Are You Using Your Traffic Monitoring Data to Improve Air Quality?

Tuesday, 13 September, 2022

Transport is the main cause of pollution in towns and cities in the UK

Last year the Department for Transport (DfT) estimated that a petrol car journey from London to Glasgow emitted around 4 times more CO2 per passenger than the equivalent journey by coach. Air quality monitoring data also indicates that road transport is responsible for an estimated 20-30% of all air polluting emissions across the UK.

However, because road transport emissions are concentrated in the road network which runs through the country’s highly populated towns and cities, they are much more damaging to air quality and public health than this stat suggests.

To meet the UK’s Net Zero targets by 2050 it’s critical we start decarbonising roads now

The quickest way to decarbonise roads is through modal shift. We need to encourage people out of cars and into more sustainable modes of transport.

To achieve that, though, we need to make roads not just safer but more attractive to pedestrians, cyclists and other vulnerable users. This can only be done through Strategic Transport Management with data to support it.

Interventions like low traffic neighbourhoods, protected cycle lanes, modal filters and prioritised signalling, all improve road safety – which encourages more people to travel by bike, foot, or other forms of micromobility.

Photograph of cyclist using a protected cycle lane. Better cycling infrastructure than makes people feel safer to travel by bike is important to improving air quality through modal shift.

Using data to Support Cleaner, Greener, Towns and Cities

Planning, monitoring and evaluating the impact of these programmes is critical to success. 

Long-term, 24/7 multimodal data provides invaluable insight. Compare road user movements, behaviors and trends, alongside modal share and flow data, prior to – and post-implementation. Then use the datasets to evaluate performance, make any improvements, and communicate your success.  Plus, of course, using them to support Council-wide buy in and directing future investment in new strategic schemes.

Image of Viva dashboard showing cycling path data, visualising how cyclists are using cycling infrastructure. These insights support active transportation scheme development which can encourage modal shift and to improve air quality.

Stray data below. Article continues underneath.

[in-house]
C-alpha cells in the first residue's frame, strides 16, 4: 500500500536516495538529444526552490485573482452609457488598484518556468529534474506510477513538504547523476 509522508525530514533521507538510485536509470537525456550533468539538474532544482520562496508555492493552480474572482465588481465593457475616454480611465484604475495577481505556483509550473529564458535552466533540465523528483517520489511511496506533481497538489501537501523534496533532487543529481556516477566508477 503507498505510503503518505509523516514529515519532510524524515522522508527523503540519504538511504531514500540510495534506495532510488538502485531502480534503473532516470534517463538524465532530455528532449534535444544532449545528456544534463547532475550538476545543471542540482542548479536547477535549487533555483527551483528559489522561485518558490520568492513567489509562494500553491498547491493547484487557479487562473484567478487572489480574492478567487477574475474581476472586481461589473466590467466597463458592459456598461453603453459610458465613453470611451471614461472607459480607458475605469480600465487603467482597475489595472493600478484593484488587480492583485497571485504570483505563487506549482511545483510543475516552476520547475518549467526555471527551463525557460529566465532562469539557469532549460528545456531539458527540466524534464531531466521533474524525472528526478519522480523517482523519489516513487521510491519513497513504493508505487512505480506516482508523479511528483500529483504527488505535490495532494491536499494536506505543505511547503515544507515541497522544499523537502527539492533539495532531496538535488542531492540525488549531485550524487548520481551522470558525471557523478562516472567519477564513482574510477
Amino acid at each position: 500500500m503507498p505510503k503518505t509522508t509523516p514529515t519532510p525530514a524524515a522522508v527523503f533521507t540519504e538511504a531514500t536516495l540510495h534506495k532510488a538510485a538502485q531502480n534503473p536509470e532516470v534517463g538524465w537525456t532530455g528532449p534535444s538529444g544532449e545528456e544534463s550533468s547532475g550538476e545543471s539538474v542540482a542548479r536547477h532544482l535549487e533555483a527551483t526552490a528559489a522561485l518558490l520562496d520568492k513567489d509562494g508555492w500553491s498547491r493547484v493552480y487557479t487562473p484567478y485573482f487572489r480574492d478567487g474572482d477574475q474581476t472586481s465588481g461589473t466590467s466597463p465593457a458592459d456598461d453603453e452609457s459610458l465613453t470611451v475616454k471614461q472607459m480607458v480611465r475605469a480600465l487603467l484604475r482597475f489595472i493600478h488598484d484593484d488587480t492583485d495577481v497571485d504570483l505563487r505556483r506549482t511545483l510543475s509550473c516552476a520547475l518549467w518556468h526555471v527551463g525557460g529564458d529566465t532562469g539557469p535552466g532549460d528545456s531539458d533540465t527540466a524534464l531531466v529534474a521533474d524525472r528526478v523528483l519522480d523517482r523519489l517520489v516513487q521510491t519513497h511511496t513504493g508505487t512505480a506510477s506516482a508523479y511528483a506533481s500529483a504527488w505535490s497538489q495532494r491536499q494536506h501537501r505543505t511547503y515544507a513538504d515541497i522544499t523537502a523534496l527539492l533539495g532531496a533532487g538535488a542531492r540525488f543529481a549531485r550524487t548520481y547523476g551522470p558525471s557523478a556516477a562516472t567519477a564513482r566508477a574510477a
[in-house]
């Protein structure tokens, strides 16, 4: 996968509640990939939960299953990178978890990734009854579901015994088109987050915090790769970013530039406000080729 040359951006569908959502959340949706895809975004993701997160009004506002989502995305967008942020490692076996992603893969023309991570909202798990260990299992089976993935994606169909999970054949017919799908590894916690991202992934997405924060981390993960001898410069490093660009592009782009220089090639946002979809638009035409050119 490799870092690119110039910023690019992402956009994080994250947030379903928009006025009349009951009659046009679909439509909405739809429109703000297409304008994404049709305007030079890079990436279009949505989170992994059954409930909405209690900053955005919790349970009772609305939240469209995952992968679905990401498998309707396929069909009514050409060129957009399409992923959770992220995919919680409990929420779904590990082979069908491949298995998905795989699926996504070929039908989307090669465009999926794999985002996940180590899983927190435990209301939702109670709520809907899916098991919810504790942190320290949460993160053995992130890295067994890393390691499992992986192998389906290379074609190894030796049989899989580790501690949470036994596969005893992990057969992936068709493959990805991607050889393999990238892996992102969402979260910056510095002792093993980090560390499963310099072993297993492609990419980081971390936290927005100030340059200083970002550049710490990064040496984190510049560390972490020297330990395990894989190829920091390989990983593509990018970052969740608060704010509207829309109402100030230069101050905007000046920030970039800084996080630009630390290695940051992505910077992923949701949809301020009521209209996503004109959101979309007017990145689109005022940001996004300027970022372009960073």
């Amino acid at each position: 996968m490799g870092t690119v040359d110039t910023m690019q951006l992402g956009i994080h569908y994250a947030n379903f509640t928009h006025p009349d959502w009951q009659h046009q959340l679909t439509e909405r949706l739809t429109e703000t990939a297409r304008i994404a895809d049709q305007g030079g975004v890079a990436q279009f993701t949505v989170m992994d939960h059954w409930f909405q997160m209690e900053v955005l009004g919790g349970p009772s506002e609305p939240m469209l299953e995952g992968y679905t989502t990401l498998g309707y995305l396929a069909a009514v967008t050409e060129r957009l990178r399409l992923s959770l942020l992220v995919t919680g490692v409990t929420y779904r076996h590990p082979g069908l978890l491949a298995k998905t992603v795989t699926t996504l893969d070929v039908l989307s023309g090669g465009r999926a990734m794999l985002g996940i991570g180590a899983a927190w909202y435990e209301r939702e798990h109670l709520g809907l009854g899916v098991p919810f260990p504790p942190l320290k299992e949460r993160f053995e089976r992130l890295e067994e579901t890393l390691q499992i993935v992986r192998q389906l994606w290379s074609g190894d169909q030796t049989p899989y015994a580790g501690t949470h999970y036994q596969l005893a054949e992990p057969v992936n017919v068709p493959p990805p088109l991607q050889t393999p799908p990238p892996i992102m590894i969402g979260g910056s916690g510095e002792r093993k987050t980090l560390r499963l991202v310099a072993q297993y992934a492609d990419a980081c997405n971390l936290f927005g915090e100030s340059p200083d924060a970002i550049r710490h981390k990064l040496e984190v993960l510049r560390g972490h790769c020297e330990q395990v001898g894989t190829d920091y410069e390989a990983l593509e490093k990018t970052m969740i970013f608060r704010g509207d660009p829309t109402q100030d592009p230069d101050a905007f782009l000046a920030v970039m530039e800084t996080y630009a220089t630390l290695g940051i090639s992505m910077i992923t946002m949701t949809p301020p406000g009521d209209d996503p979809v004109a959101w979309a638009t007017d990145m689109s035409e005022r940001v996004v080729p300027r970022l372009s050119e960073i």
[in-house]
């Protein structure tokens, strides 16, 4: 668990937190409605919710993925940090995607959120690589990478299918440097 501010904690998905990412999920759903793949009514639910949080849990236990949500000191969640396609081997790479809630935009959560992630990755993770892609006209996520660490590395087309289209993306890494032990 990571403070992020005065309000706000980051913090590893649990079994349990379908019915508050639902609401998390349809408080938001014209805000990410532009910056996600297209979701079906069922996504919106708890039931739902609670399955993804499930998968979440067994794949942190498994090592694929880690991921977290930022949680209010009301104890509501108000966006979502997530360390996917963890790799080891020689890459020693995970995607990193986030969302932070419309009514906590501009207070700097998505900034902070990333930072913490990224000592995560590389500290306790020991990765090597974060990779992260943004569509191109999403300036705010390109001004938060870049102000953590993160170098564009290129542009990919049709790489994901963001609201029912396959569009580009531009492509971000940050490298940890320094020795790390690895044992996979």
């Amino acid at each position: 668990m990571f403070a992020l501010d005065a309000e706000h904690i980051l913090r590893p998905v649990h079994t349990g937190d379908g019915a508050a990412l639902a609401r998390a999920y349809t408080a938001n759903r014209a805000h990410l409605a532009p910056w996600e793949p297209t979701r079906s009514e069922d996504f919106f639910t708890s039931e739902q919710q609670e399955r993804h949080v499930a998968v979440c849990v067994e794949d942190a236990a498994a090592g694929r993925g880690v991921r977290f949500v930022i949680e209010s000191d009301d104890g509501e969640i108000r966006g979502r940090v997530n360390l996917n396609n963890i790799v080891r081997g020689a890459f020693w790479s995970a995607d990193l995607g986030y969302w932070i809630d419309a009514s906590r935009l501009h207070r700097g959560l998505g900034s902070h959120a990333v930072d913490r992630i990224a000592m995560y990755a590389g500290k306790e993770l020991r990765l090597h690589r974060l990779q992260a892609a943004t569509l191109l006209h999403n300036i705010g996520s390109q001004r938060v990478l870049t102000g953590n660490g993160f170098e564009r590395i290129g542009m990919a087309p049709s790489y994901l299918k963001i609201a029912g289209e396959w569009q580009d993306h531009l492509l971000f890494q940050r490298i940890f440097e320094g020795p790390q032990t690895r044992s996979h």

Don’t Miss Out: Air Quality Grant Scheme

Deadline for applications: 23 September 2022

The Government’s Air Quality Grant Scheme promises an allocation of at least £7m to English local authorities to support air quality improvement in their area. The fund targets Nitrogen Dioxide (NO2) emissions, of which road transport is the primary source.

Strategic sustainable transport investment is a proven way to cut emissions and improve air quality. Viva’s traffic sensors provide multimodal insights which are second to none – optimising long-term monitoring and making them a great evaluation tool for assessing modal shift.

Data collection throughout is key

Use Viva’s dashboard for insights into:

  • Baseline data: measuring current travel patterns and future change, informing the design, rolling out schemes, and establishing clear objectives
  • Active scheme data: collect insights on flows, behaviors, speed and interactions across a vast range of transport modes – not only vehicles but pedestrians, joggers, cyclists and e-scooters.
  • Post implementation: Review data and compare against the baseline to easily measure impact

Witness Live Monitoring Data

Viva’s dashboard makes it quick and easy to visualise trends. Use the Intervention Analysis tool to compare traffic volumes before and after interventions.

Want to share the insights or do further analyses? Simply share graphs or download the data to read into the tool of your choice.

Air quality monitoring using Viva traffic Sensor data

You might also be interested in:

Our Solutions | Viva Technology | Other News & Case Studies | About us

Like our content? Sign up to our newsletter and receive the latest updates in your inbox.